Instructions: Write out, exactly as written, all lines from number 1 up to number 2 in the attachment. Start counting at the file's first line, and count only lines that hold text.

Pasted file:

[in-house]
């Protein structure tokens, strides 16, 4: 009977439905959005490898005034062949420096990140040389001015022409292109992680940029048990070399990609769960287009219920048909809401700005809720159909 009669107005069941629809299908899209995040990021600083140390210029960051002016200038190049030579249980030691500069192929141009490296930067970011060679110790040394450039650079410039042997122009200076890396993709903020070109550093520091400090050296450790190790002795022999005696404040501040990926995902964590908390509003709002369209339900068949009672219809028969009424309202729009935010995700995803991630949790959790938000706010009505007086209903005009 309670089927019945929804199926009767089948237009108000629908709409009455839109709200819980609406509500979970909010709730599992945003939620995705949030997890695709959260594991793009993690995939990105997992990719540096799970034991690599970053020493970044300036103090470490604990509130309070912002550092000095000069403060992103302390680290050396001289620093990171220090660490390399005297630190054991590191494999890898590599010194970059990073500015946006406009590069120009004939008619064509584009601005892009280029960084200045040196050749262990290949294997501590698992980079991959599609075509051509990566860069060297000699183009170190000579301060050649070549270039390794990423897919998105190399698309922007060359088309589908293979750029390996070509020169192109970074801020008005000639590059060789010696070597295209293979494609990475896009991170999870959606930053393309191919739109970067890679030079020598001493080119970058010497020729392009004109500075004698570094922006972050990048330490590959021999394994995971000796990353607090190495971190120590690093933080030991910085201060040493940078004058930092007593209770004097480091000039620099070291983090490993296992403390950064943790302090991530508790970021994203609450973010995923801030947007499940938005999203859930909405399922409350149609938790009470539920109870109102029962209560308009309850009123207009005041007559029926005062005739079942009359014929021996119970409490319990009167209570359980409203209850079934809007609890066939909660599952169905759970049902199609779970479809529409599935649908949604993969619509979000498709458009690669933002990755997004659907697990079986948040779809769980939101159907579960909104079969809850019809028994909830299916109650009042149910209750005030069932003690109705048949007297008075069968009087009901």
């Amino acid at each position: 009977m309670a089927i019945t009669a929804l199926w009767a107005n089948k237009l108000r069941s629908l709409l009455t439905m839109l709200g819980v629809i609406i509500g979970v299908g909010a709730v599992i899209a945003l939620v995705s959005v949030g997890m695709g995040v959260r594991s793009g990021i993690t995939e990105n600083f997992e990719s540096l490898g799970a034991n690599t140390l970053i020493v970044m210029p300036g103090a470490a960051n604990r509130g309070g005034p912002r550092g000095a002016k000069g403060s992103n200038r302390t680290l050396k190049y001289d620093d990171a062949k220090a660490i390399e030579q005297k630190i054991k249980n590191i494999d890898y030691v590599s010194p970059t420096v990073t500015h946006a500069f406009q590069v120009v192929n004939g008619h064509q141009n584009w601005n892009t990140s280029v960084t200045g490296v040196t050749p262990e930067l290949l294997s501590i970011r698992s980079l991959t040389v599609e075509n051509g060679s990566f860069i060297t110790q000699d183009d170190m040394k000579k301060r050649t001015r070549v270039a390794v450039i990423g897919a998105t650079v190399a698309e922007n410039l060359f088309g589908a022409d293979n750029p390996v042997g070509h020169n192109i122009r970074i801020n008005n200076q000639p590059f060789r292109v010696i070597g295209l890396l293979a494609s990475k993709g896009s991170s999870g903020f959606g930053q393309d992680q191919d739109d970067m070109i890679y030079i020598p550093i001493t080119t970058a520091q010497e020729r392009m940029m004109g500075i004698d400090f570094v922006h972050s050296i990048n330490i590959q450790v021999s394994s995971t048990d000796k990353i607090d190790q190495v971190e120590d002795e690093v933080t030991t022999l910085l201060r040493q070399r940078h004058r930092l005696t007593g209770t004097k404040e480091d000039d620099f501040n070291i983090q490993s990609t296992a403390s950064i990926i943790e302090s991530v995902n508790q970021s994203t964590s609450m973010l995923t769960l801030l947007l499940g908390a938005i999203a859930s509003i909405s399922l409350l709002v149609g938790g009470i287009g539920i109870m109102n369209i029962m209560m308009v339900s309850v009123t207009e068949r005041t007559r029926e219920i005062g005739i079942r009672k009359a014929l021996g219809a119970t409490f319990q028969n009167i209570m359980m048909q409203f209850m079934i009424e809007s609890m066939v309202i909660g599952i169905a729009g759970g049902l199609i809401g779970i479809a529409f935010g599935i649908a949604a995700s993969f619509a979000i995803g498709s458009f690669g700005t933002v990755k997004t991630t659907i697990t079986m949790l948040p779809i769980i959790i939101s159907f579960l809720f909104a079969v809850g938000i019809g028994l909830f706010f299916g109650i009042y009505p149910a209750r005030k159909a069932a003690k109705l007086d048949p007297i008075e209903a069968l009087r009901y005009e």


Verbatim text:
[in-house]
């Protein structure tokens, strides 16, 4: 009977439905959005490898005034062949420096990140040389001015022409292109992680940029048990070399990609769960287009219920048909809401700005809720159909 009669107005069941629809299908899209995040990021600083140390210029960051002016200038190049030579249980030691500069192929141009490296930067970011060679110790040394450039650079410039042997122009200076890396993709903020070109550093520091400090050296450790190790002795022999005696404040501040990926995902964590908390509003709002369209339900068949009672219809028969009424309202729009935010995700995803991630949790959790938000706010009505007086209903005009 309670089927019945929804199926009767089948237009108000629908709409009455839109709200819980609406509500979970909010709730599992945003939620995705949030997890695709959260594991793009993690995939990105997992990719540096799970034991690599970053020493970044300036103090470490604990509130309070912002550092000095000069403060992103302390680290050396001289620093990171220090660490390399005297630190054991590191494999890898590599010194970059990073500015946006406009590069120009004939008619064509584009601005892009280029960084200045040196050749262990290949294997501590698992980079991959599609075509051509990566860069060297000699183009170190000579301060050649070549270039390794990423897919998105190399698309922007060359088309589908293979750029390996070509020169192109970074801020008005000639590059060789010696070597295209293979494609990475896009991170999870959606930053393309191919739109970067890679030079020598001493080119970058010497020729392009004109500075004698570094922006972050990048330490590959021999394994995971000796990353607090190495971190120590690093933080030991910085201060040493940078004058930092007593209770004097480091000039620099070291983090490993296992403390950064943790302090991530508790970021994203609450973010995923801030947007499940938005999203859930909405399922409350149609938790009470539920109870109102029962209560308009309850009123207009005041007559029926005062005739079942009359014929021996119970409490319990009167209570359980409203209850079934809007609890066939909660599952169905759970049902199609779970479809529409599935649908949604993969619509979000498709458009690669933002990755997004659907697990079986948040779809769980939101159907579960909104079969809850019809028994909830299916109650009042149910209750005030069932003690109705048949007297008075069968009087009901």